Oct 28, 2016 | Updated: 09:37 AM EST

Greenland’s Glaciers Melt Faster -- Research

Jan 11, 2016 01:16 AM EST

The entire world saw a rise in sea levels due to the melting ice caps caused by global warming. And just a few days ago, a new study revealed that those glaciers in Greenland can now also contribute to the problem as they started melting off faster than scientists first thought.

A group of scientists from various parts of Canada, Denmark and Greenland has conducted a study regarding the alarming speed of melting ice sheets. One of the things the researchers found out is the porous layer called "firn" that is previously known to absorb melt water in order to stop it from flowing straight to the ocean that has already started collapsing. It is due to the massive amount of melt water that its sponge like ability can no longer take. And because of that, this firn layer had turned into solid ice and no longer absorbs or takes even just the slightest amount of liquid that comes from the melting Greenland glaciers.

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The researchers added in their statement that the worsening condition of the global warming phenomenon might have caused the firn to go over the edge. According to Horst Macguth, a researcher at the Geological Survey of Denmark and Greenland and lead author of the study, their findings showed how the firn layer reacts when it goes through a bad stage of climate change. Their research also revealed that the firn's capability to absorb and hold large amount of ice water is not as strong as previously thought.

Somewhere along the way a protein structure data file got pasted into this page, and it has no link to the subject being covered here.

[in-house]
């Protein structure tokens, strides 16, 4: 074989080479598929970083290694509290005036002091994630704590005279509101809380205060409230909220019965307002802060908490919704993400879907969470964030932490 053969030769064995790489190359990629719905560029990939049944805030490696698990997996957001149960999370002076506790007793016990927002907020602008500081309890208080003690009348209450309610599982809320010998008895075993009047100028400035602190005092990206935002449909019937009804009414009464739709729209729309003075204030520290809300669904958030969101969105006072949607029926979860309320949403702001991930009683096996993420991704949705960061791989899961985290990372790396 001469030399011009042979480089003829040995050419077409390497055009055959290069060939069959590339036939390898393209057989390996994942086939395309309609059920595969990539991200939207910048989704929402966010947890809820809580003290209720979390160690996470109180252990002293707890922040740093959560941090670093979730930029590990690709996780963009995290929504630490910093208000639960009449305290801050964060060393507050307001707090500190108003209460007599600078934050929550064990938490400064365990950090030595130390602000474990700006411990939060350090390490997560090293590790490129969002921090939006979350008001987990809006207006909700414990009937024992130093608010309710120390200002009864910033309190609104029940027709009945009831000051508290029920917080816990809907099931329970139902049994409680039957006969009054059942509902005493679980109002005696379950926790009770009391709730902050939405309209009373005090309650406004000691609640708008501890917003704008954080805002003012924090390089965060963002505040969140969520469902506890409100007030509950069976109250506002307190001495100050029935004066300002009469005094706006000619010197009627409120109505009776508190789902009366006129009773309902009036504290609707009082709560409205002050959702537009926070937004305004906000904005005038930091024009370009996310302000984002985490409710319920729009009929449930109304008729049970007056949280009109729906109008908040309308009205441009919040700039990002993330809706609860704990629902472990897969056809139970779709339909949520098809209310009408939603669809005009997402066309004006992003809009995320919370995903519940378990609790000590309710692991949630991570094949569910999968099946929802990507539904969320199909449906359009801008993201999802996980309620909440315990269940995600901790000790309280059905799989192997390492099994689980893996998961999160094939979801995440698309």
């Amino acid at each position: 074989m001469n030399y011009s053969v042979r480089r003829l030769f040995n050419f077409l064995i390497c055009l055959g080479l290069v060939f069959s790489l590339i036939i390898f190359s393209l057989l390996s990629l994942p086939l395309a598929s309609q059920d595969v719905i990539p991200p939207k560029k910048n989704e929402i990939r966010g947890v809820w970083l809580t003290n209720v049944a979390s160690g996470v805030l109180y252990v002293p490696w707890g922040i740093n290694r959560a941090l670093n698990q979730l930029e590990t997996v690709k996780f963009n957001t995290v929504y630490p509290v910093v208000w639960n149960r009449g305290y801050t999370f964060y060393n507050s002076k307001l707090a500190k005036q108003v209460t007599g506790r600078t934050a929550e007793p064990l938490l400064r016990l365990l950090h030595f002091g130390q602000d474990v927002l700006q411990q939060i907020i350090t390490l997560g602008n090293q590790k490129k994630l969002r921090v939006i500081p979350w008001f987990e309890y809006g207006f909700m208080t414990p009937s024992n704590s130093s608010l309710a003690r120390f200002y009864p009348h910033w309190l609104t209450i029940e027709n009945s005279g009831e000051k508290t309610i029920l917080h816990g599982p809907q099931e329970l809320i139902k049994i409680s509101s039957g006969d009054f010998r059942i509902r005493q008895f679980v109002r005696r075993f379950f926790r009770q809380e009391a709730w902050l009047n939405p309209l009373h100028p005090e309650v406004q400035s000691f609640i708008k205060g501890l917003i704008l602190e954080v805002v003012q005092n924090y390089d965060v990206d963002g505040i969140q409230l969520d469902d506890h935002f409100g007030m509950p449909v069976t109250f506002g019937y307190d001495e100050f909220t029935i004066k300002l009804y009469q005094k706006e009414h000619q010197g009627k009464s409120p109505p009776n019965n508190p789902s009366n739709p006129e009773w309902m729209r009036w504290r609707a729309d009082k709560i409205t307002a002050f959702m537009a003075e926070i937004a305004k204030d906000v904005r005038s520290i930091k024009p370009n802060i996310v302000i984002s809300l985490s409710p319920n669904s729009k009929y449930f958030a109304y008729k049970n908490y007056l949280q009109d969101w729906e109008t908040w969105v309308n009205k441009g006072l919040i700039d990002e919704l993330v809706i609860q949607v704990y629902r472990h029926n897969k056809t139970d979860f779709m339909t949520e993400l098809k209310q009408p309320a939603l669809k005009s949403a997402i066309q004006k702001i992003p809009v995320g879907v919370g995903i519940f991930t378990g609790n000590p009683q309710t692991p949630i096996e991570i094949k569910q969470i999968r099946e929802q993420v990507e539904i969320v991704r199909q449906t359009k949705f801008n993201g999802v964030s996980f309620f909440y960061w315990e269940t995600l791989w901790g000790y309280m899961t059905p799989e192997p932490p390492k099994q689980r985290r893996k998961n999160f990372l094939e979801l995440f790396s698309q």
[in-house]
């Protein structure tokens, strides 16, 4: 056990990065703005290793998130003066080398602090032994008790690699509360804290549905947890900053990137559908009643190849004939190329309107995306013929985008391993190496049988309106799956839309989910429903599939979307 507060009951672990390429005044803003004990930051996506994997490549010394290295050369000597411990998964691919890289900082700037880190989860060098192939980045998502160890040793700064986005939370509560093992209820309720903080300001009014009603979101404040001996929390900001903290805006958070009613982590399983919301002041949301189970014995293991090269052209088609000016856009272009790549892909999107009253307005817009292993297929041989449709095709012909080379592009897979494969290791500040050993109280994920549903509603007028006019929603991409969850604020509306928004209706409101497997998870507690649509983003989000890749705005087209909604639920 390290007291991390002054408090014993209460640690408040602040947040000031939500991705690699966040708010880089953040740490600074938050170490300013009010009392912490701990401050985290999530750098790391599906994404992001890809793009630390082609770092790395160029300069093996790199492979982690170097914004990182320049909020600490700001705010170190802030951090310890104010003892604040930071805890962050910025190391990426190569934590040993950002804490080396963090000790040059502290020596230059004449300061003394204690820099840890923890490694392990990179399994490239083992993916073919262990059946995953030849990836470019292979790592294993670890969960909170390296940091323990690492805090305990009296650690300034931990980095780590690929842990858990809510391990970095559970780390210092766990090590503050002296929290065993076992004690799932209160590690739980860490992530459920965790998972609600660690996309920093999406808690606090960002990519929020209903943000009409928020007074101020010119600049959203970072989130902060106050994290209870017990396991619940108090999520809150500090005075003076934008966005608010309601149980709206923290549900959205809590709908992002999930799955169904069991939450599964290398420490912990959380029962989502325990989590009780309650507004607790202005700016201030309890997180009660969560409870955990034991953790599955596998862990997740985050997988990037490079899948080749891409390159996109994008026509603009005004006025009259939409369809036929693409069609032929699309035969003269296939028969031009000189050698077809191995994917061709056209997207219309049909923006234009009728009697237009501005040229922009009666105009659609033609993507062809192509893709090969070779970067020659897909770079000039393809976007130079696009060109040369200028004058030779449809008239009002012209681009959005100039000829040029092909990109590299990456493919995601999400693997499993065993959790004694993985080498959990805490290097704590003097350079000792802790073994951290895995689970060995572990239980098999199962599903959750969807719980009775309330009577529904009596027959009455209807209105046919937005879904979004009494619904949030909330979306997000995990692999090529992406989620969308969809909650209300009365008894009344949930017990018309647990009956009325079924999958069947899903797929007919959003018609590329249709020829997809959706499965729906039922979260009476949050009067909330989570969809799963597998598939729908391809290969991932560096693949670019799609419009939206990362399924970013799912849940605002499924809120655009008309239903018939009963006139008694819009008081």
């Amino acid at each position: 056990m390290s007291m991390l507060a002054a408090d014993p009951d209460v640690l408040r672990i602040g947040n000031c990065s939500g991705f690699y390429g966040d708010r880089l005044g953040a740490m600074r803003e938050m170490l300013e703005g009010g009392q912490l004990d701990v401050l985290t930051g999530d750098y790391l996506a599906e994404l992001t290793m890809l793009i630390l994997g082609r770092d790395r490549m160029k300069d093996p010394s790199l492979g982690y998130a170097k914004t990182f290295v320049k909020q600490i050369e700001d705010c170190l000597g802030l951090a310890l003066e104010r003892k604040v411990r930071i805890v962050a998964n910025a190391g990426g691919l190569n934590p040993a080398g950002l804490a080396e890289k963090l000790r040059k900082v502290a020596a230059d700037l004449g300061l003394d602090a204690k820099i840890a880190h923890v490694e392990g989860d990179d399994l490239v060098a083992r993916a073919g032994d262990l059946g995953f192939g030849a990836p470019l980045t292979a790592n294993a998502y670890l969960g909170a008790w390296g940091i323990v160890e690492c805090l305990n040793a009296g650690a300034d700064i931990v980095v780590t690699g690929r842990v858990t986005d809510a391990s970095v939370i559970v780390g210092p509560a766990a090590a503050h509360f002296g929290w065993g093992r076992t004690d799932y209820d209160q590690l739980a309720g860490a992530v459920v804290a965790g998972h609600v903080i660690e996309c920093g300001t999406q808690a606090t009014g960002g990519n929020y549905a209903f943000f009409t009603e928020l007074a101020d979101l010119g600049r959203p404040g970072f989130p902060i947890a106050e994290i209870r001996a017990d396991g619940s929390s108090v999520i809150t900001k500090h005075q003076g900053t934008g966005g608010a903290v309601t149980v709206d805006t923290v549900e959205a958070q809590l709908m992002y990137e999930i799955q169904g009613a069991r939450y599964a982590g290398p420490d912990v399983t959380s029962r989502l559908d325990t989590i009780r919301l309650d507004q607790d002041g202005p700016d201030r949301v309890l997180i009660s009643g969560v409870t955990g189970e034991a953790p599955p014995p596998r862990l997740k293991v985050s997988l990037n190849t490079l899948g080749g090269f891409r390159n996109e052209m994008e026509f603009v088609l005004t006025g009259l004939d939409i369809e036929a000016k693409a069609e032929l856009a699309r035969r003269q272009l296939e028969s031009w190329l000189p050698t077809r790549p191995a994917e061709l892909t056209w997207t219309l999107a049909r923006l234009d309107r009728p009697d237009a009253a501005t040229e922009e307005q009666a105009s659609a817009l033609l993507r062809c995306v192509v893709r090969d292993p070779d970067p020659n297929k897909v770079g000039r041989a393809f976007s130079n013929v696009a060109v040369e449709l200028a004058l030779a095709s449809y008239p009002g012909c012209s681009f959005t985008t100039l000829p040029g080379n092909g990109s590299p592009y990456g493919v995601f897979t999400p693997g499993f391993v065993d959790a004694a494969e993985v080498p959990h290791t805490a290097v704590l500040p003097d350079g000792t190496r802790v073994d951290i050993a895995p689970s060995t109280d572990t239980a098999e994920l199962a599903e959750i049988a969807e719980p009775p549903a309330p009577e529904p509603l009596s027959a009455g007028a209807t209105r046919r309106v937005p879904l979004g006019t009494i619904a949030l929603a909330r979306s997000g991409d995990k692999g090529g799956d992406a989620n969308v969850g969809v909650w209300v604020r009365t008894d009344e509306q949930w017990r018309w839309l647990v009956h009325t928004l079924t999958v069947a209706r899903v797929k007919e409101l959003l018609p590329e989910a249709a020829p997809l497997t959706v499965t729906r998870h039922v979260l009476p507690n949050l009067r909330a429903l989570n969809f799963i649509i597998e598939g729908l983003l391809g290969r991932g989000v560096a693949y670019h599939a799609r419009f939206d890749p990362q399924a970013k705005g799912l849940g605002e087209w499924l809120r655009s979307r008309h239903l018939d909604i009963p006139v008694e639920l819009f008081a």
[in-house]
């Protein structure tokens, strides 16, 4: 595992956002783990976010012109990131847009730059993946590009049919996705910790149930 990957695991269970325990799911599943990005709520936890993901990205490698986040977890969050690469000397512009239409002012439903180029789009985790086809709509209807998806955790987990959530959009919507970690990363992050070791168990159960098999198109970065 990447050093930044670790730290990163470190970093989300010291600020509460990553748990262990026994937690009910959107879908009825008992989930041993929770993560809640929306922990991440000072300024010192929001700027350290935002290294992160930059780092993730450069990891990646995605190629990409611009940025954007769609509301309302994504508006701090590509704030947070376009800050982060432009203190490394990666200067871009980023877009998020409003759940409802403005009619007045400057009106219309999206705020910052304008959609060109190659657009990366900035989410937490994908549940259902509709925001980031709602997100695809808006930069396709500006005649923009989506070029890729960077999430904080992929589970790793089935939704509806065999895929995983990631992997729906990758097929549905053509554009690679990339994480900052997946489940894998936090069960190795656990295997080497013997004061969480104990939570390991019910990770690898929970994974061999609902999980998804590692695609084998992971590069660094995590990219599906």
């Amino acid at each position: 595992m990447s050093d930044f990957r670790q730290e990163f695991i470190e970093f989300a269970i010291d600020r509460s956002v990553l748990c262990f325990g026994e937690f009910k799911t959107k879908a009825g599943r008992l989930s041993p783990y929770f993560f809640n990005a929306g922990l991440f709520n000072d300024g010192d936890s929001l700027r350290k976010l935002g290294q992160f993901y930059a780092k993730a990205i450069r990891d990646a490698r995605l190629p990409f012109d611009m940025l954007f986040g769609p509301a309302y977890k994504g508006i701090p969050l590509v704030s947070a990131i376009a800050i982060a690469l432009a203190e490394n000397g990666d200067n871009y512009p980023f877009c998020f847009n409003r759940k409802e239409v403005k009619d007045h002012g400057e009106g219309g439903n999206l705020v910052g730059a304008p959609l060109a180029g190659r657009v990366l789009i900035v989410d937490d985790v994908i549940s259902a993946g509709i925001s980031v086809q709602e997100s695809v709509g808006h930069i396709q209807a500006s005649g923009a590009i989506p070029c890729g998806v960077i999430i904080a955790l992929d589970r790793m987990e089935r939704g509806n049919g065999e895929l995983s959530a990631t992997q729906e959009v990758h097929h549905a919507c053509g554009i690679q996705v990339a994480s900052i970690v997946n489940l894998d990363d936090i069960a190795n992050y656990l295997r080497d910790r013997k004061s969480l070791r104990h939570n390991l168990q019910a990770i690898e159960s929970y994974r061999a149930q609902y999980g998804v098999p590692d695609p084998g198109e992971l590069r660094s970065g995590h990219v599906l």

William Colgan, a professor from York University and study co-author, explained in his statement that even though the firn layer can fix and recreate itself through time, the melting of the glaciers in the area is much faster. Just a few days ago, thousands of new mini rivers and ponds were spotted all across the vast fields of ice. The scientists added that if the glaciers in Greenland melt completely, it would result into at least a 23 feet increase in seawater level.

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